Virginia quarterback Matt Johns believes in the power of positive thinking.
''I day-dream before every game,'' Johns said, looking ahead to the last game of his college career on Saturday against Virginia Tech. ''But this one will be a little bit more special being the last one.''
Unfortunately for Johns and every senior who has finished his Cavaliers career since 2008, their ledgers have never included a victory against the Hokies. Virginia Tech takes a 12-game winning streak into Saturday's matchup.
But Johns and several teammates said finishing in Lane Stadium, where more than 60,000 Hokies fans will be calling their names and roaring with every good play the home team makes, is a setting for what they hope will be a perfect ending.
''I'll never forget when I had to go in the game against Virginia Tech with 1:20 left and I hadn't played in three games and my hands are freezing and the game is on the line,'' he said, recalling being pressed into duty in Virginia's 24-20 loss two years ago in Blacksburg. ''It was like the bottom of the ninth, bases loaded, go hit a homer. Just being on that field and not being able to hear your own voice, that atmosphere is really special.''
The noise - and the hostility - is expected to be amped up this weekend. The Hokies (8-3, 5-2 Atlantic Coast Conference) is looking to clinch for their first berth in the league championship since 2009. Virginia Tech will earn the trip to the title game with a victory, though they might already got the nod before its game if North Carolina (8-3, 5-2) loses its regular season finale Friday night against North Carolina State. The Hokies hold the tiebreaker with the Tar Heels.
While the Cavaliers largely pass the matchup off as just the next game on their schedule, the Hokies don't hesitate to make it much more than that, or to admit that their recent domination in the series has been very enjoyable.
''We don't sit here and take this game as serious as we do because we don't want to end the streak,'' offensive lineman Augie Conte said. ''We take this game as seriously as we do because we want to beat UVA.''
Some other things to look for when Virginia visits Virginia Tech:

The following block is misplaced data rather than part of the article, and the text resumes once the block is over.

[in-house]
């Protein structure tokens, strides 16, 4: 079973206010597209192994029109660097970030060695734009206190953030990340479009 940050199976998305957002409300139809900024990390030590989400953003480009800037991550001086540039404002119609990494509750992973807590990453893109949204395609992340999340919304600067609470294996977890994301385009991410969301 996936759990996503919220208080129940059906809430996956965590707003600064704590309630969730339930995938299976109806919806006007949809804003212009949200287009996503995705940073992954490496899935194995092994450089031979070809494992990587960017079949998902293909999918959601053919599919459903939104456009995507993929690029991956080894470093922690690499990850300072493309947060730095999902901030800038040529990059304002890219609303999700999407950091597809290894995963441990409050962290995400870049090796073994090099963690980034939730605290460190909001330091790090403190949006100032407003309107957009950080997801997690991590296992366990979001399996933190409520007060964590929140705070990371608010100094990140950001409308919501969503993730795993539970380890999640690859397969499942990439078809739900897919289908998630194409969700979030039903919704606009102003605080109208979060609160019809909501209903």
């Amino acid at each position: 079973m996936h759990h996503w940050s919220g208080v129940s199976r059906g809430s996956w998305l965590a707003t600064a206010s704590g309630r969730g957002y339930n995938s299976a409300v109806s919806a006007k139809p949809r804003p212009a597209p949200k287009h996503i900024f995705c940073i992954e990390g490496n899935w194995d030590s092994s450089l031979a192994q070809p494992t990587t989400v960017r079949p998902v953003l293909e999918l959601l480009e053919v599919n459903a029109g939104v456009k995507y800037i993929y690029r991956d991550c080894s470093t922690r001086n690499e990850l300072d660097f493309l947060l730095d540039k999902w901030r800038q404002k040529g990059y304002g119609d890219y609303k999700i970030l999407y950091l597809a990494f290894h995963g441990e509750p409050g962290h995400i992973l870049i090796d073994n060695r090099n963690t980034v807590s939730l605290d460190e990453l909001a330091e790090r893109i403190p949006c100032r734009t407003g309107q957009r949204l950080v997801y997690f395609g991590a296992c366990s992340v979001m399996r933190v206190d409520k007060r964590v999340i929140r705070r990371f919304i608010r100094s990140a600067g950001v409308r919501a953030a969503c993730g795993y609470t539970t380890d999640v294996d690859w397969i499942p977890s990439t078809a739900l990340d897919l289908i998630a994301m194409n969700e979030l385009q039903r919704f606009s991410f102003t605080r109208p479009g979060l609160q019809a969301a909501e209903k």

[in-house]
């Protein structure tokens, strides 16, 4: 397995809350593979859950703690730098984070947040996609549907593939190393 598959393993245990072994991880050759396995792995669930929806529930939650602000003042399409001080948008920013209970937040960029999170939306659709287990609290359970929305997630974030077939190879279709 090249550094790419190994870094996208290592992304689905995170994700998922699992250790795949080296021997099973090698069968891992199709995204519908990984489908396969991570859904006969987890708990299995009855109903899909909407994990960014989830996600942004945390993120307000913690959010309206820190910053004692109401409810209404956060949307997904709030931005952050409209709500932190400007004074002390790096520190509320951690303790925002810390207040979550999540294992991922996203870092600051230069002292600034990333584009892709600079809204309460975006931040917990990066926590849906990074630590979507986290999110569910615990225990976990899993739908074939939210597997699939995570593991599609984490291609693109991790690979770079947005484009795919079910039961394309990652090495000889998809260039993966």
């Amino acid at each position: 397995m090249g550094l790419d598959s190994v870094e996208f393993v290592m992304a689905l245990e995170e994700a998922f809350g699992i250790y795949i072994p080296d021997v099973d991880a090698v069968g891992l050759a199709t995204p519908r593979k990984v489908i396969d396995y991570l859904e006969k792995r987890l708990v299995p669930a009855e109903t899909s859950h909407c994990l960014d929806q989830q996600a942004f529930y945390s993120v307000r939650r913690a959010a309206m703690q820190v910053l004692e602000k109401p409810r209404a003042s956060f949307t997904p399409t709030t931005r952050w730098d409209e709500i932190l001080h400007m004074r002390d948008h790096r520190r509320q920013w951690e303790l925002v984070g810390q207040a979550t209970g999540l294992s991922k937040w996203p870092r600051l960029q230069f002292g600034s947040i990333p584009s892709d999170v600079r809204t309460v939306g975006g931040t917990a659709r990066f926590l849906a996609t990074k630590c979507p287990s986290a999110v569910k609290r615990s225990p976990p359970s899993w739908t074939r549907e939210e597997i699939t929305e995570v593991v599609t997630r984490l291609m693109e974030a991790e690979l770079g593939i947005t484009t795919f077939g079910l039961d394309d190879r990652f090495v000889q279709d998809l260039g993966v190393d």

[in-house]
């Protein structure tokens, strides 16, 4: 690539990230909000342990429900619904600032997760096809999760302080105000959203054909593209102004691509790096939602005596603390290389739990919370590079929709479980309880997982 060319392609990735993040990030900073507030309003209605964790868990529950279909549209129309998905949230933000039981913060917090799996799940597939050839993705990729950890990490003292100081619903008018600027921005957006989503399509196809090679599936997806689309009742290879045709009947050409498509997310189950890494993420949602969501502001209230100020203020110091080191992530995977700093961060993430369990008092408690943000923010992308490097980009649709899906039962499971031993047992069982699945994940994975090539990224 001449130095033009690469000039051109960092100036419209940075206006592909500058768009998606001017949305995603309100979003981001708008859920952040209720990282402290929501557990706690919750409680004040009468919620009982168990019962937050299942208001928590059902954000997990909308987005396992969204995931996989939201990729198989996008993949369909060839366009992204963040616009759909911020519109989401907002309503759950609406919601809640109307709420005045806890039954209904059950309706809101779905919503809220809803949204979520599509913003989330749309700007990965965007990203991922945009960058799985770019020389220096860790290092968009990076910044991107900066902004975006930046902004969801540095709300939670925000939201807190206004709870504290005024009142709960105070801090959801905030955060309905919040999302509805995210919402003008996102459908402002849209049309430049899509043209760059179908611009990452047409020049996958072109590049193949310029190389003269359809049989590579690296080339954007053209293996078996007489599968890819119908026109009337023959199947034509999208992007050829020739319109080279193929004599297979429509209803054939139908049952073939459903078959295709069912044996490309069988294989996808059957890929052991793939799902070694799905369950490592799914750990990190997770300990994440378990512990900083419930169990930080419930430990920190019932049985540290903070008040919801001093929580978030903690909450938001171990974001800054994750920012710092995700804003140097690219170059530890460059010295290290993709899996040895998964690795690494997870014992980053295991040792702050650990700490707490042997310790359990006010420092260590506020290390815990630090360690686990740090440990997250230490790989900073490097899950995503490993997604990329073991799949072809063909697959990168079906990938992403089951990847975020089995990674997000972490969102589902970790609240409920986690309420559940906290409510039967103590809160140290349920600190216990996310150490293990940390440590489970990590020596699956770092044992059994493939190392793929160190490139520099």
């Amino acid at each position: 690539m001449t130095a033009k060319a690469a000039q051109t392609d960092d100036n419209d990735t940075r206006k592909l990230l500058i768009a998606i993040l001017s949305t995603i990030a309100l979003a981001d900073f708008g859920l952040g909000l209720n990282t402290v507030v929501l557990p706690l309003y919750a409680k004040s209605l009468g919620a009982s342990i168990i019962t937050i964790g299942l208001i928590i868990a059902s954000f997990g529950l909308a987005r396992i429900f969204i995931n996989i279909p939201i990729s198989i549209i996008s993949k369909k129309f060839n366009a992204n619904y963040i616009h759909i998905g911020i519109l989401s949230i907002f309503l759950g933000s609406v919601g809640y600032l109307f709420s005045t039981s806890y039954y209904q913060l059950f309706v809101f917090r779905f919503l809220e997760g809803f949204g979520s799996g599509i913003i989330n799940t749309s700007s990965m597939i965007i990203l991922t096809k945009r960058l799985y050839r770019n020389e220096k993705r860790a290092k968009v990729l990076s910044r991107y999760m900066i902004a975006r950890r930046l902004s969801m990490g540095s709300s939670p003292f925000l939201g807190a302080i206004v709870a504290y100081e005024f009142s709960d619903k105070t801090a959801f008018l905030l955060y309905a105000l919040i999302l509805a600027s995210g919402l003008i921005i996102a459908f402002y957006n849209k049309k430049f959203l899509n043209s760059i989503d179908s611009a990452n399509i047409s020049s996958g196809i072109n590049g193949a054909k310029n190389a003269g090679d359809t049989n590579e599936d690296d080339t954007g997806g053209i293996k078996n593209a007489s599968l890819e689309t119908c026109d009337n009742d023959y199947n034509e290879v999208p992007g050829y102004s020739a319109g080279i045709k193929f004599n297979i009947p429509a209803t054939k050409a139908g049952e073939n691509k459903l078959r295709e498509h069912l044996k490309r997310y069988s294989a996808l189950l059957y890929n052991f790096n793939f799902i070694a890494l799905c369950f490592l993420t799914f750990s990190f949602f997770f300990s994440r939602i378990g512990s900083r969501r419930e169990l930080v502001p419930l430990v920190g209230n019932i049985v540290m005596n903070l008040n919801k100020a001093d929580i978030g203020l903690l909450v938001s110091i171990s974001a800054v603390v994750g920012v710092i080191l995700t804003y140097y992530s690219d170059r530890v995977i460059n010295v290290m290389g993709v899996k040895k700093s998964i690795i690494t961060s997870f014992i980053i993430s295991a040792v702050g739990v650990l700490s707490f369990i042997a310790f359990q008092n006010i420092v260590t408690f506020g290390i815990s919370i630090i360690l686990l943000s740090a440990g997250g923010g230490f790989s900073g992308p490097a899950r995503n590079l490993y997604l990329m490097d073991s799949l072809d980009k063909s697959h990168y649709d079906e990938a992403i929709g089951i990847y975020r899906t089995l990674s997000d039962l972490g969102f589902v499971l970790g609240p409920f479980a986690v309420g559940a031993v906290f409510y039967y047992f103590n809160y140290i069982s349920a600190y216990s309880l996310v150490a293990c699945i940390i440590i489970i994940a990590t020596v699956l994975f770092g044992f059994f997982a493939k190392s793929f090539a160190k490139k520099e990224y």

TURNOVERS: Always a key number in every game, turnovers can also be the reason a huge underdog like Virginia can find itself in position to contend, or win. Both teams have struggled with ball security at times this season, and both enter the game having turned it over more than they've taken it away.
AIR RAID: First-year starter Jerod Evans has already tied Tyrod Talor's Virginia Tech single-season record with 24 touchdown passes, and the Hokies have six receivers who have caught two or more of those TDs tosses. Evans also is the Hokies' leading rusher with 675 yards and seven more touchdowns. Johns, by contrast, made his first start last weekend in a loss at Georgia Tech, and while he threw one touchdown pass, he was intercepted three times.
WHERE THERE'S SMOKE: Virginia's Taquan ''Smoke'' Mizzell needs 38 rushing yards to reach 2,000 yards for his career, and six receptions to reach 200 for his career. The Cavaliers will need him to make his presence felt in both areas.
GIVING THE BOOT: With 20 points separating the teams over the past four games, the kicking game could be huge. If it is, that would be advantage Hokies. Virginia's kicking game has been an adventure with three kickers booting extra points and two combining for just four made field goals in nine tries. The Hokies trot Joey Slye out for all their kicks and he's made 19 of 24 field goals (long of 47) and missed one extra point in 42 tries.
BRONCO BUSTING: First-year Virginia coach bronco Mendenhall was highly successful in 11 years at BYU, leading the Cougars to 99 victories and 11 bowl games. But against Utah, BYU's top rival, his record was just 3-7.
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